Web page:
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What Should a Practice Advisor Do? – Part 2

May 30th 2018
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In Part 1 of our Choose Your Own Adventure series, the majority of readers selected Option 1 for our practice leaders Max and Rebecca: walk away from Jagger and go back to the original business plan and only work with clients who fit the firm’s purpose. They are businesses with a desire to grow and work with a progressive accounting firm to help them do so.

This is a good option and one that many firms of a similar size to Horizons would enjoy as it allows the owners to refocus on their original strategy without the financial pressure to have to take on clients that are not a good fit. However, before proceeding with this option, we would recommend that Max and Rebecca revisit their goals.

We find that most accountants are motivated by goals, although often they struggle to articulate them. We would walk partners through a process to consider the relative importance of the following goals across various time frames:

Revenue A bigger business can help stabilize the business, attract bigger clients, attract capable employees, grow the reputation / status, lead to bigger profits, and make the business more interesting to acquirers
Profit Profit can be distributed to owners and paid in bonuses to the team.  It can also be reinvested into the business to generate growth
Capacity This refers to your efficiency.  If you are maximizing user of your resources, your capacity is perfect.  If your team could produce more, your capacity can be improved
Community Your reason for being in business may be somewhat driven by a goal to contribute or give back to your community or leave a legacy
Lifestyle Some owners are unhappy because they want to work less (and do other things).  Others are unhappy because they want to do different things in the business (e.g. focus more on client management and less on administration)
Succession You may consider a change in ownership of your business, e.g. selling to a third-party investor, a management buy-out, transferring ownership to a family member, liquidating the business

Upon completing the above exercise, it transpires that Max’s primary focus for the next three years is revenue growth - but revenue of the right sort. This aligns with the original business plan.

To his surprise, however, Rebecca reveals that the news from Jagger was the final straw for her and she has decided that she wants to exit the partnership. Rebecca’s news completely blindsides Max. He realizes that as the business grew, everyone had become incredibly busy, especially Rebecca with her heavy commitment to the Jagger account.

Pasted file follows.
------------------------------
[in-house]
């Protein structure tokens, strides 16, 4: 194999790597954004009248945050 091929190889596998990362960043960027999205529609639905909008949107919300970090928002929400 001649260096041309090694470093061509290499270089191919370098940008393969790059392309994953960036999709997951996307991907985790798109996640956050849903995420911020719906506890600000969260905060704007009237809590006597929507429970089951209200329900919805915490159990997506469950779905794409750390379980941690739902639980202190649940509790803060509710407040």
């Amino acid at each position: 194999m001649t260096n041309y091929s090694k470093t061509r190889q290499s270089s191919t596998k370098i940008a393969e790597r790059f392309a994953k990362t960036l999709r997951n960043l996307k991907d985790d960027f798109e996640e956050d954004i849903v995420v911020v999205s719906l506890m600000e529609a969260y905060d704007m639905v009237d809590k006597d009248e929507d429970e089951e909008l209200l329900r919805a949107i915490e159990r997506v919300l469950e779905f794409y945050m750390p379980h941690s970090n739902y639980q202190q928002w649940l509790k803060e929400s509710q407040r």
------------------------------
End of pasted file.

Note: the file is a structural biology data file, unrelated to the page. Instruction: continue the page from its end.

Max also reflects that he has not spent the time to check in with Rebecca to make sure that she’s doing OK and now, out of the blue, comes the news that the firm could be falling apart. Following an intense discussion, Rebecca confirms that her mind will not be changed, but she gives Max the courtesy of a two-year time frame.

Her husband has been promoted in his job (another fact Max had been oblivious too) and she has calculated that his salary plus, say, $50,000 a year of private work from Rebecca will satisfy their financial needs. In saying that, she is keen to realize $750,000 for her 50 percent share of the firm.

The partners have heard that accounting firms similar to theirs are selling for approximately 80c in the dollar. To achieve her desired valuation, the firm would need revenue of approximately $1.875M. Some number crunching reveals that to achieve this result over a two year period would require 20% growth in each year. Stretching, but achievable.

The partners now see three options:

  1. Progressively visit each business client and offer additional services. There are 280 clients, but the partners assume that a maximum of 150 might be receptive to new services. At an average fee for additional services of $500 per month, the firm would need to convert approximately 100 by the end of the two month period
  2. Invest $30,000 with a marketing consultant to attract new clients. The partners calculate that approximately 2.5 new clients a month on average at a typical ‘A’ class client fee would achieve the desired result
  3. Make a small acquisition which has presented itself in a timely manner. A friend of Max’s Dad is retiring and has a fee base of approximately $500,000.

How would you advise Max and Rebecca? Submit your suggestion below!


Choose Your Own Accounting Adventure is a collaboration between AccountingWEB and Panalitix to provide a glimpse into the kinds of challenges they face with their clients' firms every day.  Panalitix is dedicated to helping small firms through the strategic changes required to run a modern and profitable firm.



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